Talk Propa

Devised and directed by Caitlin Evans
Shybairn
The Vaults (studio) Leake Street
to

Talk Propa Credit: Hugo Bainbridge
Rebecca Charlton and Hannah Clifford Credit: Hugo Bainbridge
Rebecca Charlton and Hannah Clifford Credit: Hugo Bainbridge

Step into any gathering of the powerful in the arts and you are likely to find few Northern accents. Maybe some of these people “lost” their Northern accents, or perhaps it's just that the most able people have to come from the South.

A 2014 study of the response of people to Northern accents compared with their response to “received pronunciation, while looking at photos of female models” found that the accent “significantly affected the intelligence rating”.

Shybairn’s Talk Propa playfully challenges the negative stereotypes of Northern accents. Two boiler-suited actors, Hannah Clifford and Rebecca Charlton, illustrate the difficulties actors with Northern accents can have at auditions. As one of them reads a piece, the other constantly interrupts with corrections to the pronunciation.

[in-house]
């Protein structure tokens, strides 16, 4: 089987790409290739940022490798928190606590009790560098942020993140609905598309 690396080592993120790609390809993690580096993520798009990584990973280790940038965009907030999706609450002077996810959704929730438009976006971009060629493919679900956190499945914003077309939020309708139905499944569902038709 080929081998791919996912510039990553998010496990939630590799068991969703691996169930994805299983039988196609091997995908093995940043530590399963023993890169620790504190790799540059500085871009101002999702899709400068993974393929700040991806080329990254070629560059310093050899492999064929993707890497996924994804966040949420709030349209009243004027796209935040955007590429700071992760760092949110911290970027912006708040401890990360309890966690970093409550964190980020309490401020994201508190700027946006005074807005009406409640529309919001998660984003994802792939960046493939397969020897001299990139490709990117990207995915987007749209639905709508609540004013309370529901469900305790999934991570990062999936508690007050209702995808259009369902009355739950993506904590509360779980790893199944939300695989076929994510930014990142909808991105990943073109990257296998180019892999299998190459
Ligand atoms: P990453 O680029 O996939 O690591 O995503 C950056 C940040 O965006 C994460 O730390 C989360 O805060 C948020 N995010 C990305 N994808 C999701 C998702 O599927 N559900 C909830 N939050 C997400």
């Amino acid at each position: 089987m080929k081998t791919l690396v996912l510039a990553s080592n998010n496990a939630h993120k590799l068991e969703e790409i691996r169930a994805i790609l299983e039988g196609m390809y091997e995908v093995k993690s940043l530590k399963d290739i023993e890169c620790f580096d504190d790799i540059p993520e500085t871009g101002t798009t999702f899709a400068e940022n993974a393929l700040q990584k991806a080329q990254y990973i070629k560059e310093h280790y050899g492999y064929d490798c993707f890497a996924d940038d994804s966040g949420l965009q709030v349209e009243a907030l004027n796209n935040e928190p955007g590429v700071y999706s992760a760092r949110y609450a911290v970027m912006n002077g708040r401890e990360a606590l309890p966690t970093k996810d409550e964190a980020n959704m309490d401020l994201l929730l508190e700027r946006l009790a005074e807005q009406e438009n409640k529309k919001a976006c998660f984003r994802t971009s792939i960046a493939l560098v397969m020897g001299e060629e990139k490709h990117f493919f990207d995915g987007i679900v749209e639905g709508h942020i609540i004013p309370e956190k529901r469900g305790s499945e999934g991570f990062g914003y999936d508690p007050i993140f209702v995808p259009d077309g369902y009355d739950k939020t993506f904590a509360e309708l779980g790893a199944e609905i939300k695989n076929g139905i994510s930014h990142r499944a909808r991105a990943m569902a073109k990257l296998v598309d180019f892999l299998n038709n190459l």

Asking the audience to identify themselves if they come from the North, they volunteer a few of them to help make the gravy, assumed by some to be a staple Northern diet and of course in making the gravy, the performers dump into the mix, Yorkshire puddings, a short skirt, a tracksuit and that important Northern lump of coal.

Most of the show involves clowning that mocks the stereotypes, but there are quieter moments that include, video footage back-screened of a boat moving through the water, a symbol of the Northerner moving South, leaving the shipyards, the heritage, the families, that created their culture.

Talk Propa is a fast, often humorous show, with a serious point to make about the negative stereotypes of Northern accents. It’s always fun and it never lost the audience’s attention, but I couldn't help wishing for less of the broad knockabout humour such as the play fight with the gravy and wanting instead the inclusion of something more solid on the terrible consequences of such prejudice to so many people and communities.

Reviewer: Keith Mckenna